or harbor a hunka hunka burning desire to own one of Elvis’ Cadillacs. But one
of the rules above still applies, buy the best car out there, not the best you
can afford. The better the condition of the car when you start a project , the
easier your job will be.

Updated Restoration

This is the
path that many take, and it is a prudent one and can be much less costly than a
Concours restoration. Many of the purist
will search for months for one accessory or part and spend Jr’s college
tuition funds to get it. With the ‘updated’ path you can pick and choose the ‘hidden’ operational or comfort parts while keeping the outside
appearance of the truck stock looking. You can add safety upgrades, disc brakes and seat belts and still
maintain your ‘old truck look’. There are many aftermarket vendors who produce
add-on or replacement parts that work as well or better than the
originals. Upgrades include both front
and rear independent suspension systems, twelve volt conversions and wiring
kits, air conditioning, seat belts, power brakes and steering. 

There are any
number of engine/transmission choices that you can put in these old trucks as
well as gear ratios that will make you a terror on the ‘mile or make for a
delightful cruise down the freeway. Here
you can mix and match what suits you and your needs/wants to make your restoration comfortable, safe and fun, your limits are only your imagination and budget. 

RODDING YOUR TRUCK

The street rod
approach follows much the same path as a restoration, but it’s much less
restrictive. With a rod, you can make
changes…as many and as radical as you’d like. Some folks (those restoration guys) refer to us rodders as living on ‘the dark side.‘  An example ?? I’m
building a 1953 F-100. So far I’ve
changed both front and rear suspension, added disc brakes, automatic
transmission, larger engine, and removed all door handles and locks. I’ve added a different seat, and a fiberglass
tilt front end. It’s still a ’53 F-100,
but it’s my idea of a ’53 F-100. That’s
what custom street rods are all about. Look at all the magazines… go to the shows and steal every idea you
like. Take pictures so you can remember
the details. Trust me… when you go to
a show with 500 + vehicles, things tend to run together in your mind… Kodak
never forgets.

Editorial Note II..

Another point you should consider before heading down
one of these paths.. The use of this
truck just might include spouses and other family members. If you’re envisioning a full blown gasser and
your wife is picturing a ‘cute’ restored truck for weekend trips to her
favorite B&B or for tailgating at homecoming, there is going to be a
problem, input from others might be
helpful and considerate.

RESOURCES

If you’re reading this, you are already aware of the Ford Truck
Enthusiasts Website. No matter what
model you choose or what year class, there is a wealth of information
accumulated there in forum archives and articles. The greatest resources are the members, many
of whom have been there and done that and can lead you around many expensive
mis-steps and pitfalls. Plus they are a
great support group for your addiction. We have a program but it has many more than 12 steps.

You need to start gathering your resources and
building a knowledge base here. Buy a shop manual… you can find them in
Motorhaven (on the FTE site), or other
truck book sites.

Give Mid-50 F-100 a call or go to www.midfifty.com and order a catalog… they have the best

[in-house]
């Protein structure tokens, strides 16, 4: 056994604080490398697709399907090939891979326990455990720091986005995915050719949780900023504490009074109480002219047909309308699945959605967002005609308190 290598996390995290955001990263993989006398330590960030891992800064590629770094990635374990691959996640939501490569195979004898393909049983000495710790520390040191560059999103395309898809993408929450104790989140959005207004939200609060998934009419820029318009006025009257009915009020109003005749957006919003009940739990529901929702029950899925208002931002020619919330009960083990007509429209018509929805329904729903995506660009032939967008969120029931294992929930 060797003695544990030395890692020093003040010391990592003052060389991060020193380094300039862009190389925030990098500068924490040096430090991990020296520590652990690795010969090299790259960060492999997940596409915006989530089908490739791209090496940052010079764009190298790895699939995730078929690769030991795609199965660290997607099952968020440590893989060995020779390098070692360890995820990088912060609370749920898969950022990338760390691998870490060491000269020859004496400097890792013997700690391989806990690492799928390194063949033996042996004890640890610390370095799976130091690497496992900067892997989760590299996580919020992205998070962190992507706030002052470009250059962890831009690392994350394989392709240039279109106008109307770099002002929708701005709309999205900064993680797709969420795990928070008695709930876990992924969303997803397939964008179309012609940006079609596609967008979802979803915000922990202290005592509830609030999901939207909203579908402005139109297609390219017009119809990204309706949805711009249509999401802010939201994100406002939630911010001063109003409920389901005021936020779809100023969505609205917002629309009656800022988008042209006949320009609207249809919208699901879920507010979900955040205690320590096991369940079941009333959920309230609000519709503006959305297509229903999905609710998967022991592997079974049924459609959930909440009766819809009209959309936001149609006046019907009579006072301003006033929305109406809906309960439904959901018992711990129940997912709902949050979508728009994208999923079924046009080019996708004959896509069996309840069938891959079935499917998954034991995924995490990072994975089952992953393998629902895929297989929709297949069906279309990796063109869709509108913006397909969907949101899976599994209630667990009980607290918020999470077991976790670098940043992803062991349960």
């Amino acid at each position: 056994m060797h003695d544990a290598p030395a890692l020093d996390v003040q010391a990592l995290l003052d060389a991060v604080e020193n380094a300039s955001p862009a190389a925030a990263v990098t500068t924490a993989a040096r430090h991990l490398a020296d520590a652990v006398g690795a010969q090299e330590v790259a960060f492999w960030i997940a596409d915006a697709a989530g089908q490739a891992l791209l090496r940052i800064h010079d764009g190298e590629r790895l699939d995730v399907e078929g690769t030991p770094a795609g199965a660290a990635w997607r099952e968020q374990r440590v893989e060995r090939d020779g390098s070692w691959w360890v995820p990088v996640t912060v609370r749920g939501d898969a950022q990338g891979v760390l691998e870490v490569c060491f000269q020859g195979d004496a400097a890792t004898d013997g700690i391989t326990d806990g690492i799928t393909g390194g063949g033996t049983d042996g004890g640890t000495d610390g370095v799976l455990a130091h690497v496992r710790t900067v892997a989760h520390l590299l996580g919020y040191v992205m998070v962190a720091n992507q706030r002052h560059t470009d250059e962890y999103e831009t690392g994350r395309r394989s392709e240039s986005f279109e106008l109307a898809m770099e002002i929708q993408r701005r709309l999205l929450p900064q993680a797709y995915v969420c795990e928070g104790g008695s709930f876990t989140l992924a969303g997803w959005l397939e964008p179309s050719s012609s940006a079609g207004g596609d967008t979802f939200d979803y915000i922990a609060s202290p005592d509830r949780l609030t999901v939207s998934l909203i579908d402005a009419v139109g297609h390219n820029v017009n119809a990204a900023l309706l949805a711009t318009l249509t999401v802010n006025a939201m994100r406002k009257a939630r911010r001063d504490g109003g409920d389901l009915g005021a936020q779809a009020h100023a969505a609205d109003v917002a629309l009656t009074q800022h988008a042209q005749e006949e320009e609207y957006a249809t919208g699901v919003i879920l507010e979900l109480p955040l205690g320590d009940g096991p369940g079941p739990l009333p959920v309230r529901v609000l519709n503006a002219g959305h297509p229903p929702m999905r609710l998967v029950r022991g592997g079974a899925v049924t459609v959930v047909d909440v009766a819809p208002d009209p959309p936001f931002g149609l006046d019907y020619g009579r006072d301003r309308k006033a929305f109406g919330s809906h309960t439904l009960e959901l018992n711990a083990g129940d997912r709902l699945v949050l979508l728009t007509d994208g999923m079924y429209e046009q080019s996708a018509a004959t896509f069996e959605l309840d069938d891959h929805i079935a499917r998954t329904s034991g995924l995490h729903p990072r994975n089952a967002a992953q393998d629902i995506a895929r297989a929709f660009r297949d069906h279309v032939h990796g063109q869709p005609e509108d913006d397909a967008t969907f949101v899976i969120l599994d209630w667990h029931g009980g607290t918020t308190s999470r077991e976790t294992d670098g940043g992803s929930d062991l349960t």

breakdown pictures of assemblies and complete "I need it all" parts
kits available. All the sales people are
knowledgeable and can provide you with lots of tech info and suggestions.

Go to a bookstore… find the magazine section
and look for Classic Truck and Custom Classic Truck magazines… sadly both of
these, that were once good fab-it-yourself magazines are turning into
"bolt on our advertisers stuff" article collections… but they do
offer a good selection of vendors that sell what you will want/need/lust for. Order catalogs from the vendors. Not only do they show all the latest ‘stuff’
you need but usually have good tech information and drawings. Call the vendors and discuss your plan with
them. Many of them are truck builders
also and can steer you away from problems and mistakes before you make them,
both in time and
money.
Check the 1948-1960 F100 forum on the FTE website for comments on specific
suppliers. The guys there call a spade a spade.

Plan on attending the F-100 Supernationals in
Knoxville (in May) or the Great Smoky Mountain F-100 Run in Pigeon Forge (in
June).There are other shows and gatherings on the left coast also, the Western
Nationals event is one example. The
magazines often have schedules of the shows across the country. You can see
hundreds of fine examples. Many are what
you wish you could do but can’t afford !! and some that you can.. Vendors are
available and ready to serve you. Do a
little Googling on the net looking for clubs or truck groups.. attend their
events and ask about joining and membership.  They are always looking for new
members. Lots of the groups sponsor
charity events and fund raisers that donate to specific local charities. Besides the camaraderie they offer you an
opportunity to help others.

COMMON PATHS

No matter
which path you choose–restoration, update or street rod, there is a sequence of
events that you sorta have to follow.  For instance, you don’t paint before body
work. That may be a over simplified
example but hopefully it gets you thinking about what needs to be done in what order,
and helps you a little later with the cost estimate (like there is a way to accurately estimate cost. HA!)

I used a
computer an spreadsheet software. You could just as easily use a spiral
notebook or a three ring binder–draw
some columns. List your activities or
parts needed, whether you can or can’t do them, the cost (from catalogs or
estimates from shops) and a status column to keep you caught up and knowing
where you are. Don’t laugh, you can get
lost at times and forget to do some small thing that will be impossible to do
later after other parts have been assembled or finished.

 

seq

Description

me

other

cost

Status

 

23

Replace
front suspension

 

X

1500

Scheduled

 

24

Buy Ididit
column

X

 

300

Ordered

 

25

Buy
borgeson u-joints

X

 

300

Ordered

 

26

Install
column and linkage

X

 

0

After susp.

 

Do this for
all the things you can identify, leave a few blank lines for things you’re
bound to forget. (this is where a